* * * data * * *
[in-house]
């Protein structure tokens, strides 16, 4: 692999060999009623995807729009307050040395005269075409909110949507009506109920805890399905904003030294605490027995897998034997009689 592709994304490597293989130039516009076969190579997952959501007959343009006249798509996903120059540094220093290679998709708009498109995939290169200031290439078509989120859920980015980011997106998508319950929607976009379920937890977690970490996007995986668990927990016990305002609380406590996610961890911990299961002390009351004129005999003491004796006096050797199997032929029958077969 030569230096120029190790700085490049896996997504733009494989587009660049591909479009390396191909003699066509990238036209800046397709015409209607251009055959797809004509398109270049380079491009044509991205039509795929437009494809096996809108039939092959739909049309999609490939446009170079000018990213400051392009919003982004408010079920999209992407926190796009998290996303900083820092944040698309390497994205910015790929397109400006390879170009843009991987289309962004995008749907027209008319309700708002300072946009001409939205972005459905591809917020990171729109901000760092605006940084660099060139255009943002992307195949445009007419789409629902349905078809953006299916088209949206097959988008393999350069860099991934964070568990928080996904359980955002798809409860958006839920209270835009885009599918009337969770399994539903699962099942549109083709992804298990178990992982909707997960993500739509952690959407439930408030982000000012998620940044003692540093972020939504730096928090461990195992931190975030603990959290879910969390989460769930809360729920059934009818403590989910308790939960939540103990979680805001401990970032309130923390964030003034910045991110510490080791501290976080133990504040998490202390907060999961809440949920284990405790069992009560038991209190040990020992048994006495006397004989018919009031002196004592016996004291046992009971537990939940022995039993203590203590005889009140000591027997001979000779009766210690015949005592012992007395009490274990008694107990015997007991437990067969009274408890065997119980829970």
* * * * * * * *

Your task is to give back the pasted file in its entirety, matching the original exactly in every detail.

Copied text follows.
[in-house]
């Protein structure tokens, strides 16, 4: 692999060999009623995807729009307050040395005269075409909110949507009506109920805890399905904003030294605490027995897998034997009689 592709994304490597293989130039516009076969190579997952959501007959343009006249798509996903120059540094220093290679998709708009498109995939290169200031290439078509989120859920980015980011997106998508319950929607976009379920937890977690970490996007995986668990927990016990305002609380406590996610961890911990299961002390009351004129005999003491004796006096050797199997032929029958077969 030569230096120029190790700085490049896996997504733009494989587009660049591909479009390396191909003699066509990238036209800046397709015409209607251009055959797809004509398109270049380079491009044509991205039509795929437009494809096996809108039939092959739909049309999609490939446009170079000018990213400051392009919003982004408010079920999209992407926190796009998290996303900083820092944040698309390497994205910015790929397109400006390879170009843009991987289309962004995008749907027209008319309700708002300072946009001409939205972005459905591809917020990171729109901000760092605006940084660099060139255009943002992307195949445009007419789409629902349905078809953006299916088209949206097959988008393999350069860099991934964070568990928080996904359980955002798809409860958006839920209270835009885009599918009337969770399994539903699962099942549109083709992804298990178990992982909707997960993500739509952690959407439930408030982000000012998620940044003692540093972020939504730096928090461990195992931190975030603990959290879910969390989460769930809360729920059934009818403590989910308790939960939540103990979680805001401990970032309130923390964030003034910045991110510490080791501290976080133990504040998490202390907060999961809440949920284990405790069992009560038991209190040990020992048994006495006397004989018919009031002196004592016996004291046992009971537990939940022995039993203590203590005889009140000591027997001979000779009766210690015949005592012992007395009490274990008694107990015997007991437990067969009274408890065997119980829970």